economic forecasts

2012 forecast for the economy: Cautiously optimistic

December 13, 2011: 5:00 AM ET

Jobs are up, and gas prices are down.  Cash registers are ringing, and house prices are back in line. But if politicians can't get their act together, the whole show could stall out.

By John Cassidy, contributor

FORTUNE -- After four years of recession and subpar growth, could 2012 be the year the U.S. economy finally snaps out of its funk? Despite the turmoil in Europe, many Americans would like to think so, among them President Obama (whose electoral prospects are dim unless things perk up).

Let's start with the good news: Recently the economy has done better than expected. Back in June, citing rising gas prices and the drawing-down of the stimulus, I asked whether it was too early to start talking about a double-dip recession. Despite a lot of subsequent angst, it was. Between July and September, GDP rose at an annualized rate of about 2%; the fourth-quarter figure may well be close to 3%. If that rate of expansion were to be sustained, unemployment would come down (and Obama's chances would greatly improve). Most professional forecasters think growth will be more modest. In a year-end survey by the National Association of Business Economics, the median prediction for GDP growth next year was 2.4%, which is basically an extrapolation from what we've seen over the past six months. As a recovering pessimist -- from 1997 to 2007, I spent an entire decade doubting the Greenspan/Bernanke prosperity -- I have been trying to be cheerier about the economy's prospects.

There is one, and it consists of several parts. First, employers are hiring, and the unemployment rate is finally falling. Second, rising gas prices, which act like a tax on the economy, are gone for now. After topping $4 a gallon in the summer, the average price at the pump is about $3.30. Going forward, it could well dip below $3. Global stocks of crude are rising, which often augurs a fall in prices.

Third, there is a lot of pent-up demand out there. As the stampede to the malls on Black Friday showed, Americans are still inveterate shoppers. After years of scrimping and saving, they are eager to buy new cars and gadgets, remodel their homes, and splurge on expensive vacations. Outside of the still-depressed real estate sector, many businesses are doing well.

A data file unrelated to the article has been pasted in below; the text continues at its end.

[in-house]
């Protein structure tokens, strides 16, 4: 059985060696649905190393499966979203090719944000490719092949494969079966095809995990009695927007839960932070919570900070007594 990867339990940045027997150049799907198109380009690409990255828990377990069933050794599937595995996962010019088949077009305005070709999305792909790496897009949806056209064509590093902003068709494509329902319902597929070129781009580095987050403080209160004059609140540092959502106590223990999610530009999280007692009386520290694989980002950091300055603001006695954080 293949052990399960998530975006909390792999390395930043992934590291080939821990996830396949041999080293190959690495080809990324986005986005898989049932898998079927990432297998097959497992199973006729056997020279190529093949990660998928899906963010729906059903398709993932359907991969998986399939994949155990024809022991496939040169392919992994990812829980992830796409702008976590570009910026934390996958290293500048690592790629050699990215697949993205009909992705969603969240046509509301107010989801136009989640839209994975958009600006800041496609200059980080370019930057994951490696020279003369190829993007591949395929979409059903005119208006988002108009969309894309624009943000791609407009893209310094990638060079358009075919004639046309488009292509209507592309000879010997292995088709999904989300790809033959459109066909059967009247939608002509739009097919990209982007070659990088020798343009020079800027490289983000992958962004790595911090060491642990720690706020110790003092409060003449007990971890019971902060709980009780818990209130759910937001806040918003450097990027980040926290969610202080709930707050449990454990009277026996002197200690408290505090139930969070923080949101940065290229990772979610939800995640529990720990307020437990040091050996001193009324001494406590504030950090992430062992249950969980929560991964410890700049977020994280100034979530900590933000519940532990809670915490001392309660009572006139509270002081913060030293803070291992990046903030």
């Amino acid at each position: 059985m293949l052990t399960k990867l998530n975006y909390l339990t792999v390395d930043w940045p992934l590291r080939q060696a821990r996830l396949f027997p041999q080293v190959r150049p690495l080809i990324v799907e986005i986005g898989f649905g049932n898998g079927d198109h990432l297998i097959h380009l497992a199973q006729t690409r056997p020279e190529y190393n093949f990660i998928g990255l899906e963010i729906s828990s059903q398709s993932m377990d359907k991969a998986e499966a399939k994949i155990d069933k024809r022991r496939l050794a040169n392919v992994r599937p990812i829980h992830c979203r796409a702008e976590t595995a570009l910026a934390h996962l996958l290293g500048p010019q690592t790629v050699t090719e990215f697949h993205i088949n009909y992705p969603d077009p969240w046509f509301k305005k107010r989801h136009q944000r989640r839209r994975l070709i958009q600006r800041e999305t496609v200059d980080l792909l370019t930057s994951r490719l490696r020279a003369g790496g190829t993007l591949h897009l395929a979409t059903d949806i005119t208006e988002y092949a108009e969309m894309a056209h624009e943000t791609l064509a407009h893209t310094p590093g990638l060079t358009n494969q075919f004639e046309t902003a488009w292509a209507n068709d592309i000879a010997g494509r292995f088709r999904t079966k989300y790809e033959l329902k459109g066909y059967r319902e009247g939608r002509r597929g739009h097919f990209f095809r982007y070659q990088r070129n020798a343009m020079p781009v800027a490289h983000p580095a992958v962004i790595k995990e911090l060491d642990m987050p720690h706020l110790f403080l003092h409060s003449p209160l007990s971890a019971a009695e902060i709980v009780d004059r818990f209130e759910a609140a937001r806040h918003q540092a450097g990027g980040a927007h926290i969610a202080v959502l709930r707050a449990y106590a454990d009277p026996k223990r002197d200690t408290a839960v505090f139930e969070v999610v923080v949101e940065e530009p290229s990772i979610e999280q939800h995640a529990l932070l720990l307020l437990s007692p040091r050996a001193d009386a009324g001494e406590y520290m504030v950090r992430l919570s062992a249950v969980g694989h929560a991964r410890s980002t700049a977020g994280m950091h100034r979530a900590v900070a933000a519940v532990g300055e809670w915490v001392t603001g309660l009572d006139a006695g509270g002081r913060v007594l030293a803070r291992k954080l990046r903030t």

Finally, some of the imbalances that built up during the Greenspan/Bernanke credit bubble have been alleviated, if not eliminated. Relative to income, house prices are now back to their historic average. Personal-savings rates have risen. Debt burdens are down. In 2007 the typical American household was paying about 14% of its income servicing debts. Today the figure is 11%.

With household finances improving and interest rates at historic lows, a few years of 3% growth shouldn't be beyond the U.S. economy. But all else isn't equal, and therein lies the threat, which can be encapsulated in one word: politics.

If the deadlock on Capitol Hill isn't broken, the economy will be hit in January with a triple whammy of higher payroll taxes, lower unemployment benefits, and cuts in federal spending. Taken together, those measures (or non-measures) would reduce GDP by about two percentage points over the course of the year, bringing the economy dangerously close to stalling. And even if Washington does the right thing -- extending payroll tax cuts and unemployment benefits -- the outlook will hinge on another set of politicians: the ones in Europe.

It is clear what is necessary to stop the buyers' strike in continental bond markets. The European governments, led by Germany, need to empower the European Central Bank to act as a lender of last resort, boost the European bailout fund, and launch some sort of TARP equivalent to recapitalize the banks. If those things were to happen and the markets came to believe that the authorities were finally getting a grip, U.S. stock prices would rally, giving a timely boost to the economy. But even after the latest efforts to save the euro, which were set to culminate in a summit Dec. 9, who would bet on such an outcome rather than a chaotic collapse of the currency, with bank failures, and global panic?

Actually, I would -- but not heavily. Which is why I remain a very cautious optimist!

This article is from the December 26, 2011 issue of Fortune.

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